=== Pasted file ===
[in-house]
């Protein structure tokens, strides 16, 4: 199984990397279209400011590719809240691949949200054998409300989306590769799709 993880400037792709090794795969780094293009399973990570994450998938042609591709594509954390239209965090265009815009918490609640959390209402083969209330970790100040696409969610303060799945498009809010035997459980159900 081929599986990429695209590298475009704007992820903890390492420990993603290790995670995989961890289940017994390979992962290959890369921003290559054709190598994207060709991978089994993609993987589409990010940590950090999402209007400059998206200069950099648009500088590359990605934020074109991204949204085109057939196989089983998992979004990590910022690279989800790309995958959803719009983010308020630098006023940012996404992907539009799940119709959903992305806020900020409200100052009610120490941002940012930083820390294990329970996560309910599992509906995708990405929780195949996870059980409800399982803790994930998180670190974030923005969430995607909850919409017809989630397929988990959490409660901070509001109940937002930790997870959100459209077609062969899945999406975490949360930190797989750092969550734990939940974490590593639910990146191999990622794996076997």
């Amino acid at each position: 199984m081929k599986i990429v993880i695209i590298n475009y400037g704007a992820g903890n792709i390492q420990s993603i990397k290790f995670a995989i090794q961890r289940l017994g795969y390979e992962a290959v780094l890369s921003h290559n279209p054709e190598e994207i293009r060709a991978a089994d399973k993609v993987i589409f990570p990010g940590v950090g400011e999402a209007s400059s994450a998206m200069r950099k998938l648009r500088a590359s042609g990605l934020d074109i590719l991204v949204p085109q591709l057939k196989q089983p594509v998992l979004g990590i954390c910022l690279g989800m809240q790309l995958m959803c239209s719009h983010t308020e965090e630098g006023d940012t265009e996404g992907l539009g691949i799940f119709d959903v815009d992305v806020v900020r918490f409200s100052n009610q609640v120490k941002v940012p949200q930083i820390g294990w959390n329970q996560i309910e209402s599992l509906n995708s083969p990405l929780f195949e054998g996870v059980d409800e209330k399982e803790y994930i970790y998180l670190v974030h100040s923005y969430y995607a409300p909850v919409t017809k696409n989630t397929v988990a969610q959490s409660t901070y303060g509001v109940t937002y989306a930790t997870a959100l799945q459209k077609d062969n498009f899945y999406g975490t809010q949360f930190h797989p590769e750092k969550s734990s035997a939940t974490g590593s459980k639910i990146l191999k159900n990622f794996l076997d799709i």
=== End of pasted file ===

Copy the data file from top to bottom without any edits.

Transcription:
[in-house]
């Protein structure tokens, strides 16, 4: 199984990397279209400011590719809240691949949200054998409300989306590769799709 993880400037792709090794795969780094293009399973990570994450998938042609591709594509954390239209965090265009815009918490609640959390209402083969209330970790100040696409969610303060799945498009809010035997459980159900 081929599986990429695209590298475009704007992820903890390492420990993603290790995670995989961890289940017994390979992962290959890369921003290559054709190598994207060709991978089994993609993987589409990010940590950090999402209007400059998206200069950099648009500088590359990605934020074109991204949204085109057939196989089983998992979004990590910022690279989800790309995958959803719009983010308020630098006023940012996404992907539009799940119709959903992305806020900020409200100052009610120490941002940012930083820390294990329970996560309910599992509906995708990405929780195949996870059980409800399982803790994930998180670190974030923005969430995607909850919409017809989630397929988990959490409660901070509001109940937002930790997870959100459209077609062969899945999406975490949360930190797989750092969550734990939940974490590593639910990146191999990622794996076997």
């Amino acid at each position: 199984m081929k599986i990429v993880i695209i590298n475009y400037g704007a992820g903890n792709i390492q420990s993603i990397k290790f995670a995989i090794q961890r289940l017994g795969y390979e992962a290959v780094l890369s921003h290559n279209p054709e190598e994207i293009r060709a991978a089994d399973k993609v993987i589409f990570p990010g940590v950090g400011e999402a209007s400059s994450a998206m200069r950099k998938l648009r500088a590359s042609g990605l934020d074109i590719l991204v949204p085109q591709l057939k196989q089983p594509v998992l979004g990590i954390c910022l690279g989800m809240q790309l995958m959803c239209s719009h983010t308020e965090e630098g006023d940012t265009e996404g992907l539009g691949i799940f119709d959903v815009d992305v806020v900020r918490f409200s100052n009610q609640v120490k941002v940012p949200q930083i820390g294990w959390n329970q996560i309910e209402s599992l509906n995708s083969p990405l929780f195949e054998g996870v059980d409800e209330k399982e803790y994930i970790y998180l670190v974030h100040s923005y969430y995607a409300p909850v919409t017809k696409n989630t397929v988990a969610q959490s409660t901070y303060g509001v109940t937002y989306a930790t997870a959100l799945q459209k077609d062969n498009f899945y999406g975490t809010q949360f930190h797989p590769e750092k969550s734990s035997a939940t974490g590593s459980k639910i990146l191999k159900n990622f794996l076997d799709i």